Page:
Purpose: There is a direct association between salt intake and blood pressure (BP), one of the main risk factors for CVDs. However, yet there has been a debate that how strong is this association in people with and without hypertension. This study was conducted to evaluate the magnitude of the association between salt intake and BP in hypertensive and normotensive population among a nationally representative population. Methods: The study was conducted on a nationally representative sample of 18,635 Iranian adults aged 25 years and older who participated in the STEPS survey 2016 and provided urine sample. Salt intake was estimated through spot urine sample and Tanaka equation. Multiple linear regression model in survey data analysis was used to assess the independent effect of salt intake on BP. Results: After adjusting for covariates, there was a significant association between salt intake and SBP in hypertensive (p < 0.001) and normotensive people (p < 0.001). In hypertensive people, with 1 g of increase in salt intake, the SBP and DBP increased 0.37 mmHg and 0.07 mmHg, respectively. Whereas in normotensive people, with 1 g of increase in salt intake, the SBP and DBP increased 0.26 mmHg and 0.05 mmHg, respectively. Moreover, there was a significant trend toward an increase of SBP across salt intake quartiles in both hypertensive (p < 0.001) and normotensive people (p = 0.002), though the slope was steeper in hypertensive than in normotensive people. Conclusions: The present study demonstrated that salt intake significantly increased SBP in both hypertensive and normotensive people, though the magnitude of this increase was greater in hypertensive people as compared with normotensive people.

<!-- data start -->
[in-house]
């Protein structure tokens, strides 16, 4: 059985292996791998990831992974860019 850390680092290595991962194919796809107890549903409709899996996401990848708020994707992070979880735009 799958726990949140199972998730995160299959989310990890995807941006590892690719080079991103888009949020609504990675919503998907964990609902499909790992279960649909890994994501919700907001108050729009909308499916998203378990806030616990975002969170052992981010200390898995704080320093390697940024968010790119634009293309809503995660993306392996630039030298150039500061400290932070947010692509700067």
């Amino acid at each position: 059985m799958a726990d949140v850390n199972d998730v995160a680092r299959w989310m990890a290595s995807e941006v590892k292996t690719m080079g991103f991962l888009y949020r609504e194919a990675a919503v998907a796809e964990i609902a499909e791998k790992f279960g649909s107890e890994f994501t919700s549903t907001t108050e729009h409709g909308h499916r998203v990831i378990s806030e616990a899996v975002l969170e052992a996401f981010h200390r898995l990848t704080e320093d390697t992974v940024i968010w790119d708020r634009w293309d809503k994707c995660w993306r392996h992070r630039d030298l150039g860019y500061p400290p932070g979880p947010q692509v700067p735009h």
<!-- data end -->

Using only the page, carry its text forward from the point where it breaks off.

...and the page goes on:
- Blood pressure